Saturday, October 10, 2009

Stornoway Neckline: Running the #'s

As you can see from this photo, the original neckline for the men's Stornoway design is fairly deep and wide, with a loose mock-turtleneck collar. But my husband would prefer more of a traditional crewneck, like Eriskay (the ladies' pattern that I've chosen for myself). A while ago I posted a query about neckline mods on a couple of Ravelry forums and was rewarded with some helpful suggestions, including one as simple as folding over the original collar and sewing it down to form a rolled neckband. A number of Ravelers did just that and have posted some lovely pictures. It would certainly be a no-brainer!! But I still think the intended recipient for my handiwork would be more comfortable with a slightly shallower and narrower neckline. Nothing drastic, just a minor adjustment...

I've been mulling over various possibilities for the last couple of weeks while working on the front yoke. Now that I've got about 6" above the gussets (out of 7" called for in the original design), the time is fast approaching when I must make a decision about what to do with the collar. So today I finally ran the numbers to see if I could find a way to achieve the desired results with a minimum of fuss. Because of the designer's characteristic attention to detail, especially when it comes to the nuances of shaping, the math looks A LOT more complicated on paper than the knitting will be in practice. That's why so many people have chosen the expedient of folding over the collar without changing the neckline!! But I think I managed to figure it out.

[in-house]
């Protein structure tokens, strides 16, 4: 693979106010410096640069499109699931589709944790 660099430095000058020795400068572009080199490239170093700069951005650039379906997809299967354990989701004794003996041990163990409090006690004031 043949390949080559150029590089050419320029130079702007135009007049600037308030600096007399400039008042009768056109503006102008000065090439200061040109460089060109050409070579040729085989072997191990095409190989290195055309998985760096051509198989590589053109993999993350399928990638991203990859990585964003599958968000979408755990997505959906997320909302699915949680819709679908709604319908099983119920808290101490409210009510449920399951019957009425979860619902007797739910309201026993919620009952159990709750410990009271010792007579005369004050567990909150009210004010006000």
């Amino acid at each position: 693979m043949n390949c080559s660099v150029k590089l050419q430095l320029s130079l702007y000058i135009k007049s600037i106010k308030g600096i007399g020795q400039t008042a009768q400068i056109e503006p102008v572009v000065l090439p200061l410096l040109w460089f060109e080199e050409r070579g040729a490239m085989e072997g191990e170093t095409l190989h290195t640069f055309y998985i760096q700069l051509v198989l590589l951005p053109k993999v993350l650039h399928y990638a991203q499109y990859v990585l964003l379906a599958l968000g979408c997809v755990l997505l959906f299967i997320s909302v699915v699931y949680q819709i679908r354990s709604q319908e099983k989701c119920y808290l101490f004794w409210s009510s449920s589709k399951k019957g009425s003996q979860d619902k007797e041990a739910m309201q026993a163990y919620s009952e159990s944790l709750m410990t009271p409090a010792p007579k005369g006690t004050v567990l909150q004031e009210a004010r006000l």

I'm going to add 3/4" to the front yoke below the neckline and then keep the number of center front stitches the same, while reducing the number of decrease rows (& decrease stitches) on either side of the neck. That way the neckline can be raised and narrowed just a bit, without changing the overall height of the yoke from gusset to shoulder. A narrower neckline means slightly wider shoulders, but I can easily lengthen the shoulder straps to absorb a few extra stitches on either side. For the neckband itself, I will already have fewer center back stitches to match the smaller number of decreases on the sides of the front neck, and from there it will only be a matter of picking up fewer stitches along the (somewhat reduced) side front edges. Fortunately, the neckband is just a simple k2, p2 rib (no baby cables or anything): I need only ensure that I come out with a multiple of 4 stitches.


P.S. This post has no new pictures of my Stornoway, because I'm waiting to finish the first cone of the Cedar yarn before the next photo-op. Just stay tuned. It will make a nice milestone, and we're getting close...

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